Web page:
Monday, July 31, 2017

"The Revenge of Analog" by David Sax: A Review

The digital world values analog more than anyone. . . .

What was more interesting was where these views on analog dovetailed with their work in digital. More and more I began to encounter individuals and even whole companies where analog tools and processes played a significance role in building digital software and hardware. In some cases, this came down to personal habits. Nearly every single startup founder, investor, adn programmer I met with carried a well-worn paper journal that they used to take notes and make designs, despite having access to every available digital alternative. "This is my company!" one startup founder told me, cradling the black Moleskine notebook  in his arms.

The more I looked into this, the deeper it went. I read articles about the lives of technology industry leaders who spoke about their personal aversion to digital gadgets with their families. Steve Jobs didn't let his kids play with the very iPads he created, Chris Anderson from Wired and The Long Tail set time limits on technology for his children, and Evan Williams, who cocreated the digital publishing platforms Twitter, Blogger, and Medium, lived in a technology-free house, with a huge library of books. Silicon Valley and San Francisco, the mecca of ed tech, were also home fo the most analog alternative schools in the country, from screen-free Waldorf and Montessori schools to outdoor kindergartens and a wild warehouse I visited called Brightworks School, where the children fo digital titans built their own classrooms with saws and drills. (207-208)

If you haven't been paying attention, the analog world isn't going quietly into the night. In fact, it is making a surprising comeback. Although the digital and technological world dominates our lives, from phones to tablets to personal computers to smart homes to online streaming to ebooks to online education and the rest, it does not have a complete monopoly. This reality is chronicled in the book The Revenge of Analog: Real Things and Why They Matter by David Sax.

The book begins with a personal reflection from the author about a record store opening near his house which sells actual records. From there he shows that analog technology like "old-school" record albums are making a comeback. Although digital streaming and mp3 players like ipods and Pandora are convenient, they cannot and will never replace the classic record. The sound is unique and the possession is a prize.

The same is true for other aspects of our economy. Most notable is film and paper. One may recall dropping off a film of photos at their local convenience store and being frustrated when they weren't developed in an hour. The digital revolution changed that. Pictures are instant. We can snap, edit, delete, post, and repeat in seconds. As a result entire companies went out of business and local stores that profited from the industry had to restructure. Yet over the past few years, companies like Polaroid are coming back.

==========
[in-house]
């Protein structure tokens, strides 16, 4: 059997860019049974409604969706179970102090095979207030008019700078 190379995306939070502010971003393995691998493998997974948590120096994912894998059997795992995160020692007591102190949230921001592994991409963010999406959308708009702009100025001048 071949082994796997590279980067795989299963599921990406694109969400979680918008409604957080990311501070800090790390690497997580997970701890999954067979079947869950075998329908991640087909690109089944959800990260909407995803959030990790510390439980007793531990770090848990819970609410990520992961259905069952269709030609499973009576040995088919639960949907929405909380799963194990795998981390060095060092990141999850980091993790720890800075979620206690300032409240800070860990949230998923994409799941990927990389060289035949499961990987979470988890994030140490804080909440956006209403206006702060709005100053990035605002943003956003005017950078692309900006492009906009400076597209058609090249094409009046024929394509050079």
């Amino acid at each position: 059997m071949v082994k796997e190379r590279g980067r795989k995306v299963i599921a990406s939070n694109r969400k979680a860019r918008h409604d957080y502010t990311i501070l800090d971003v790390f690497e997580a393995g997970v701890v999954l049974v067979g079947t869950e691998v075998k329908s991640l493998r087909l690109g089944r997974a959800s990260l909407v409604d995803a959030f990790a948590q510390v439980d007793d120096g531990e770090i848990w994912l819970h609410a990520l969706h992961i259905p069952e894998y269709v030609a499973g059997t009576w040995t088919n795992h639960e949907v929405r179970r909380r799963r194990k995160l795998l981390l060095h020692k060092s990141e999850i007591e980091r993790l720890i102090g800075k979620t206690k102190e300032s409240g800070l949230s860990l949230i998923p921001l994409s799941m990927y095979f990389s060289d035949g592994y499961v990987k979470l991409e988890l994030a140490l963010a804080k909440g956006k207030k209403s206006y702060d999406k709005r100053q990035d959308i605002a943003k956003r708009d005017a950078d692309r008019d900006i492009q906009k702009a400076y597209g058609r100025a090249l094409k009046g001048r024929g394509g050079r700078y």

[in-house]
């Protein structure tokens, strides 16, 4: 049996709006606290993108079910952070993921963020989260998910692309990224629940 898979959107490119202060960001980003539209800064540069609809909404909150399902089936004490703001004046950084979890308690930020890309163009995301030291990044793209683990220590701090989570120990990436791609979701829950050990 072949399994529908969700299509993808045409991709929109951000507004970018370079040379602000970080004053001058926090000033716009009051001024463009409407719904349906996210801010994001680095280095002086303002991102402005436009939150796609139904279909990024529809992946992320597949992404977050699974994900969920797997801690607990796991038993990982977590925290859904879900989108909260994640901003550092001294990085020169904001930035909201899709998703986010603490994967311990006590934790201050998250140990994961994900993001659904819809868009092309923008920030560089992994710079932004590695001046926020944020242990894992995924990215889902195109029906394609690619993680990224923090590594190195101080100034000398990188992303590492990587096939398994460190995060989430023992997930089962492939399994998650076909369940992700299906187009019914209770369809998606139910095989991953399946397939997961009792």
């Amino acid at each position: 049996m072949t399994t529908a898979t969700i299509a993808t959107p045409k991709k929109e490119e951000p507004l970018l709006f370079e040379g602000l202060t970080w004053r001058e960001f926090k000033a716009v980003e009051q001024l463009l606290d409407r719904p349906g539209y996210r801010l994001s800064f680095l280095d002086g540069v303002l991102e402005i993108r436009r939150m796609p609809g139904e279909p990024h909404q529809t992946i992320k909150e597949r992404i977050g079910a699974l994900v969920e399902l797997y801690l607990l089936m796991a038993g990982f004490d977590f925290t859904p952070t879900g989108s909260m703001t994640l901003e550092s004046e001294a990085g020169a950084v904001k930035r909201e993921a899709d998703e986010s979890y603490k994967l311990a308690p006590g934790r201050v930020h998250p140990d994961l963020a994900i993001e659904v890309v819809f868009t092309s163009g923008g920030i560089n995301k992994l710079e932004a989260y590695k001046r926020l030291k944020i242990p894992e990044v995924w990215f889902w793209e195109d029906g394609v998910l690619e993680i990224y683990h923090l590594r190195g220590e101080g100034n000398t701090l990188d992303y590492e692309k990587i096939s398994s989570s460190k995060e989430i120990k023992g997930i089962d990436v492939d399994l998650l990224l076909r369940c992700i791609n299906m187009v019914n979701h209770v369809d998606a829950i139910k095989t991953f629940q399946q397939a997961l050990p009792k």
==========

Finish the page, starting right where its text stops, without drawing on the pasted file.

The same is true with paper. It is convenient to take notes with either Evernote or a stylus on your tablet, but the author notes the increase sales of actual journals and notepads. Most notable, however, regards magazines, newspapers, and especially books. The digital revolution produced the eReader and put countless bookstores out of business. But they are returning. Recent reports are showing that buyers are increasing, purchasing real books in increasing numbers as opposed to eBooks.

Most significant regards his chapter on education. What works best for children is not personal computers and access to technology, but what has always worked: a caring teacher that invests in them. The author notes one school that gave all of their students personal iPads that ended in disaster. For those who have taken online courses, clearly having a professor you can learn from and talk to in person is much better.

The reasons for these are many and I will let the author give them, yet most readers likely already have an idea. There is a difference between holding a book in your hands and reading words on a screen, for example. The author also notes that digital is no longer novel to the digital generation. Records and film are. They, after all, did not grow up with boxes of music in their attic collecting dust or with countless heavy albums detailing every vacation. Likewise, going to a store and being helped by an assistant and being served with customer service is a better experience than online shopping. The digital revolution is the height of convenience, but convenience isn't always better.

Sax has written a unique book that chronicles one of the more fascinating economic trends of our day. I have long considered myself a rebel who has hardly bought a digital book (unless it was free!) and has more recently considered investing in records (and never gave up on CDs). Now I've discovered I'm not so rebellious after all.
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